An ancient life revealed: Forager-turned-farmer crossed seas

A Stone Age skeleton found in a peat bog in northwest Denmark has been analysed to flesh out in stunning detail the ancient person’s life and death.

Nicknamed “Vittrup Man,” the skeleton is from an individual who died between 3300–3100 BCE. He is named after the small town of Vittrup, 250 km northwest of Copenhagen, near where the skeleton was found in 1915.

Along with the skeleton were a wooden club, a ceramic vessel and cow bones.

New analysis of the remains is published in the journal PLOS ONE.

“To our knowledge, this is the first time that research has been able to map a north European inhabitant’s life history in such a high degree of detail and in such high distance of time,” the authors write.

They show that Vittrup Man had a different genetic signature to people who lived in the region at the same time. The authors found that his DNA had more in common with Mesolithic (Middle Stone Age) people from Sweden and Norway.

The Scandinavian Mesolithic lasted between about 14,500 to 5,900 years ago.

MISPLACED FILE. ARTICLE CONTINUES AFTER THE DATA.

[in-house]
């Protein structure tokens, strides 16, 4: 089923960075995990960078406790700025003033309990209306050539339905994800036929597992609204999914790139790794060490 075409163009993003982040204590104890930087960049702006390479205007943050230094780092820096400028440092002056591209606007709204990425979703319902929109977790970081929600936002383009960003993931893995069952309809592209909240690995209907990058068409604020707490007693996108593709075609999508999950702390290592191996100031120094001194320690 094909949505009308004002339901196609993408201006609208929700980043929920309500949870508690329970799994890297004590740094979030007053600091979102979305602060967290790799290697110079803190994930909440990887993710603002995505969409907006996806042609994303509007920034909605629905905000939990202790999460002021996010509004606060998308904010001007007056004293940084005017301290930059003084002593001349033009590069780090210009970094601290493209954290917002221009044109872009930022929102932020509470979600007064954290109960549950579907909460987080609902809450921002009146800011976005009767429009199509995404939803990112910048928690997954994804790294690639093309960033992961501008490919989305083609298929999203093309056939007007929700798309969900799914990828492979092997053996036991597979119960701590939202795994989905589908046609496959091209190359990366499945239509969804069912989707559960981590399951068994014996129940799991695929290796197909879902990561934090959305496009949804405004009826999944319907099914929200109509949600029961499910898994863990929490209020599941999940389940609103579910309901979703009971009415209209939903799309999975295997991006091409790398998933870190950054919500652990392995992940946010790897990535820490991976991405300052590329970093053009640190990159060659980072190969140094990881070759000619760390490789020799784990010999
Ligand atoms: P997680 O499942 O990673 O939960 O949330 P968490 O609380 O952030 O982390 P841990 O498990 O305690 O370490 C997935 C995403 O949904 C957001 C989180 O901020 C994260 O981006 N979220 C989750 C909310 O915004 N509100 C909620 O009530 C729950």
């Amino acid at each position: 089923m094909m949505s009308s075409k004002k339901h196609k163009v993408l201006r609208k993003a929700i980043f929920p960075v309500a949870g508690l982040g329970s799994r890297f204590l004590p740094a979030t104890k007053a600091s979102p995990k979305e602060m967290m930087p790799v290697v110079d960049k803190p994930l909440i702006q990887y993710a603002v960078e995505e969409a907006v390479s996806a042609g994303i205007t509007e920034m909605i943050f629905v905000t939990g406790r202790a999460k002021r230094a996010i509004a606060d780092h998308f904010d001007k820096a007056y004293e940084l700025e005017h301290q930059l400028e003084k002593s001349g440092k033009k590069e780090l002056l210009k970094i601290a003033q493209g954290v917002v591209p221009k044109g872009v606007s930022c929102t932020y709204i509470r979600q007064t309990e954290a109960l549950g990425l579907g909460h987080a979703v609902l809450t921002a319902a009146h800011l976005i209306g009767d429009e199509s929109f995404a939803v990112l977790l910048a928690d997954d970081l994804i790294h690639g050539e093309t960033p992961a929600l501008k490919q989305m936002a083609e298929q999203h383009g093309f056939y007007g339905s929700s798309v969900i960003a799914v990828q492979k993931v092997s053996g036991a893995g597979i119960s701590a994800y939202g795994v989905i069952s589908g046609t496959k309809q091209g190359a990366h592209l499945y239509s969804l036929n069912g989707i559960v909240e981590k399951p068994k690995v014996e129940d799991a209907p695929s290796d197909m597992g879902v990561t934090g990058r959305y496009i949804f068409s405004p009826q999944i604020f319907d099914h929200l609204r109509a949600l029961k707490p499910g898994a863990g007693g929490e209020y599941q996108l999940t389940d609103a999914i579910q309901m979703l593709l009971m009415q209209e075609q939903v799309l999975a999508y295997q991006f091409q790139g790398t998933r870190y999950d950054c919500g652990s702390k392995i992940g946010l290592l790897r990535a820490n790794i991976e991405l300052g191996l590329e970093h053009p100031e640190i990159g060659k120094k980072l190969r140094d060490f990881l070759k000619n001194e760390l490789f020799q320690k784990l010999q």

He could even be from as far north as the Norwegian coast near the Arctic Circle, the authors note.

Isotopes found in Vittrup Man’s early childhood was spent along the Scandinavian coast. Vittrup is 140 km west of modern-day Gothenburg in Sweden which is separated from Denmark’s Jutlandic peninsula by the Kattegat sea.

Further analysis of isotopes and proteins in his teeth show Vittrup Man’s diet shifted from coastal food (marine mammals and fish) in early life to farm food (including sheep or goat). The transition happened in his later teen years.

It’s not clear why Vittrup Man moved. He would have to have covered at least 75 km by boat across open sea, even if small islands were used as stopovers.

What could have sparked such a journey?

The authors aren’t sure, but “two main scenarios could explain his life story,” they write.

One is that he was part of an exchange for flint from the Jutland heading north to the Scandinavian Peninsula. Previous archaeological finds seem to suggest a reciprocal relationship between Denmark and Scandinavia: “valuable artefacts moved north and humans moved south,” the authors note.

“Another possibility,” they write, “is that he was taken prisoner, possibly far north in west coast Scandinavia” and spent the years of his life when he was in peak physical fitness “as a captive and source of labour.”

The fragmented remains include a smashed skull. This suggests that Vittrup Man met his end in a ritualistic sacrifice. Alternatively, he could have been a victim of feud or murder.

He was 30–40 years old when he died.

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